TORONTO (Reuters) - The Canadian dollar edged lower against its U.S. counterpart on Wednesday, pulling back from an earlier eight-day high as oil prices fell and as investors awaited an interest rate decision from the U.S. Federal Reserve.
The price of oil, one of Canada’s major exports, was pressured by an unexpected rise in U.S. crude inventories. U.S. crude prices were down 0.1% at $63.83 a barrel. [O/R]
The Fed, leaning back against pressure from President Donald Trump to slash interest rates, is expected to leave borrowing costs unchanged on Wednesday as it maintains a “patient” monetary policy stance amid strong economic growth.
At 9:19 a.m. (1319 GMT), the Canadian dollar was trading 0.1% lower at 1.3400 to the greenback, or 74.63 U.S. cents. The currency touched its strongest intraday level since April 23 at 1.3378.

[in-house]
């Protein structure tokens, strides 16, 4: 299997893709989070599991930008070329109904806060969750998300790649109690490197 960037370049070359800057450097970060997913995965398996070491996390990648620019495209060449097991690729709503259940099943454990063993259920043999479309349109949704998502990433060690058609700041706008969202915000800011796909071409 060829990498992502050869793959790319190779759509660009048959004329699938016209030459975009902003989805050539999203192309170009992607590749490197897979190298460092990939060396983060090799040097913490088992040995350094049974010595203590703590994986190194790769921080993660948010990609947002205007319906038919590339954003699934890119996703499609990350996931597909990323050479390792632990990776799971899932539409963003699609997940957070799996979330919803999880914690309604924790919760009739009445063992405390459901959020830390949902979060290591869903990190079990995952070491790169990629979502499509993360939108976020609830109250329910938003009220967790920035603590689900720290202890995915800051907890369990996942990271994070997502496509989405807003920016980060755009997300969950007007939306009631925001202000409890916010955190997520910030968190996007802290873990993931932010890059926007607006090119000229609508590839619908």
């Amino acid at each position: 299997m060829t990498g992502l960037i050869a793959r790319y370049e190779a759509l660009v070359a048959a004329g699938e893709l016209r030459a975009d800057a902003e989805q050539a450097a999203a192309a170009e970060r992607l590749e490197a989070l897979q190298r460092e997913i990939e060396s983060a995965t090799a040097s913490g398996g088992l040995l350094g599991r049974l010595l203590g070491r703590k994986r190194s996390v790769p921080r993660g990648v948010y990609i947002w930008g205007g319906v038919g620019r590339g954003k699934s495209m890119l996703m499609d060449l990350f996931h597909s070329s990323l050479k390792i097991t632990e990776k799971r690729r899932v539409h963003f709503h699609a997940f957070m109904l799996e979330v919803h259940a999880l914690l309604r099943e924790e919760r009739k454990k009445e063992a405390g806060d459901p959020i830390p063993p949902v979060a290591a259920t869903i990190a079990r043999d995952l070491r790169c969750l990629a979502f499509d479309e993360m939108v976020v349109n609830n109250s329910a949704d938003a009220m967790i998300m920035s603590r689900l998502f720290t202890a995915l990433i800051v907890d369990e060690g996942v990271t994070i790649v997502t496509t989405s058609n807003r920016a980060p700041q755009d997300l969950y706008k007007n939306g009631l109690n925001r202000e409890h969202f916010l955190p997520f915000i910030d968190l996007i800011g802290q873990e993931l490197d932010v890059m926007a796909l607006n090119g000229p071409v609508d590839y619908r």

The eight-day high for the loonie came one day after Bank of Canada Governor Stephen Poloz said the Canadian economy faces some headwinds but there was good reason to believe growth would accelerate in the second half of this year.
Canada’s central bank is buying time for the economy to exit a soft patch without the aid of lower interest rates, economists say, by forecasting growth so weak it would take a surprise blow to activity for the economy to undershoot its estimates.
Canadian government bond prices were mixed across the yield curve, with the two-year flat to yield 1.563% and the 10-year rising 5 Canadian cents to yield 1.707%.
Reporting by Fergal Smith; editing by Jonathan Oatis
Our Standards: The Thomson Reuters Trust Principles.